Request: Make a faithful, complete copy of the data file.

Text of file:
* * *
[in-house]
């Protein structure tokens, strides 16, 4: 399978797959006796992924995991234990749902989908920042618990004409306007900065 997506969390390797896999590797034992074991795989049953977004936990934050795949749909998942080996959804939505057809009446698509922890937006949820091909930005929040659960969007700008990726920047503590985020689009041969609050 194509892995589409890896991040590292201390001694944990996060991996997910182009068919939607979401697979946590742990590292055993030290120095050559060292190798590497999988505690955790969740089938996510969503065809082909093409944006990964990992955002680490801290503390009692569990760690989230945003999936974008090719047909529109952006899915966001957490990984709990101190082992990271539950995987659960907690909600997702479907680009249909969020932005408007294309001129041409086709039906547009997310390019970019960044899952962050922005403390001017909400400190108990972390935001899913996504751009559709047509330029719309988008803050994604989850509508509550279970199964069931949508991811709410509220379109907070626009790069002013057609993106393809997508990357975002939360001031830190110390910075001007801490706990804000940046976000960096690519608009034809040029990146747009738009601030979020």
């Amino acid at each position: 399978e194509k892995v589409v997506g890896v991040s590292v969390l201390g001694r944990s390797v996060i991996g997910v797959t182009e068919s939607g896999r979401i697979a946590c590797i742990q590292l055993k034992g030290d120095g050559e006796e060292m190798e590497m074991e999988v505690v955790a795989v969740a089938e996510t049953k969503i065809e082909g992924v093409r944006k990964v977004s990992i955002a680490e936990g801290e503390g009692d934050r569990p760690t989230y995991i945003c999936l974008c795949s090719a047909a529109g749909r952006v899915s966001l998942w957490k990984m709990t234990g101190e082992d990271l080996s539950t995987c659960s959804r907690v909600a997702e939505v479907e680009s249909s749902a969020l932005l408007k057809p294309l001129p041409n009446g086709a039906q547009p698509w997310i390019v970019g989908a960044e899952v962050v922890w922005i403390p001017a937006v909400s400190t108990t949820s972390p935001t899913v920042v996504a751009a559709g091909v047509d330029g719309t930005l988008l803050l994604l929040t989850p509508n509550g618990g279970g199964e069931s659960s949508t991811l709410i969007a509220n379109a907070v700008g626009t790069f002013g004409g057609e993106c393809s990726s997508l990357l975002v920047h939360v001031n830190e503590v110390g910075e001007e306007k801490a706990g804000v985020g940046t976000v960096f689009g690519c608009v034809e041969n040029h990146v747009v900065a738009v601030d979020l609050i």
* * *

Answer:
[in-house]
């Protein structure tokens, strides 16, 4: 399978797959006796992924995991234990749902989908920042618990004409306007900065 997506969390390797896999590797034992074991795989049953977004936990934050795949749909998942080996959804939505057809009446698509922890937006949820091909930005929040659960969007700008990726920047503590985020689009041969609050 194509892995589409890896991040590292201390001694944990996060991996997910182009068919939607979401697979946590742990590292055993030290120095050559060292190798590497999988505690955790969740089938996510969503065809082909093409944006990964990992955002680490801290503390009692569990760690989230945003999936974008090719047909529109952006899915966001957490990984709990101190082992990271539950995987659960907690909600997702479907680009249909969020932005408007294309001129041409086709039906547009997310390019970019960044899952962050922005403390001017909400400190108990972390935001899913996504751009559709047509330029719309988008803050994604989850509508509550279970199964069931949508991811709410509220379109907070626009790069002013057609993106393809997508990357975002939360001031830190110390910075001007801490706990804000940046976000960096690519608009034809040029990146747009738009601030979020």
């Amino acid at each position: 399978e194509k892995v589409v997506g890896v991040s590292v969390l201390g001694r944990s390797v996060i991996g997910v797959t182009e068919s939607g896999r979401i697979a946590c590797i742990q590292l055993k034992g030290d120095g050559e006796e060292m190798e590497m074991e999988v505690v955790a795989v969740a089938e996510t049953k969503i065809e082909g992924v093409r944006k990964v977004s990992i955002a680490e936990g801290e503390g009692d934050r569990p760690t989230y995991i945003c999936l974008c795949s090719a047909a529109g749909r952006v899915s966001l998942w957490k990984m709990t234990g101190e082992d990271l080996s539950t995987c659960s959804r907690v909600a997702e939505v479907e680009s249909s749902a969020l932005l408007k057809p294309l001129p041409n009446g086709a039906q547009p698509w997310i390019v970019g989908a960044e899952v962050v922890w922005i403390p001017a937006v909400s400190t108990t949820s972390p935001t899913v920042v996504a751009a559709g091909v047509d330029g719309t930005l988008l803050l994604l929040t989850p509508n509550g618990g279970g199964e069931s659960s949508t991811l709410i969007a509220n379109a907070v700008g626009t790069f002013g004409g057609e993106c393809s990726s997508l990357l975002v920047h939360v001031n830190e503590v110390g910075e001007e306007k801490a706990g804000v985020g940046t976000v960096f689009g690519c608009v034809e041969n040029h990146v747009v900065a738009v601030d979020l609050i």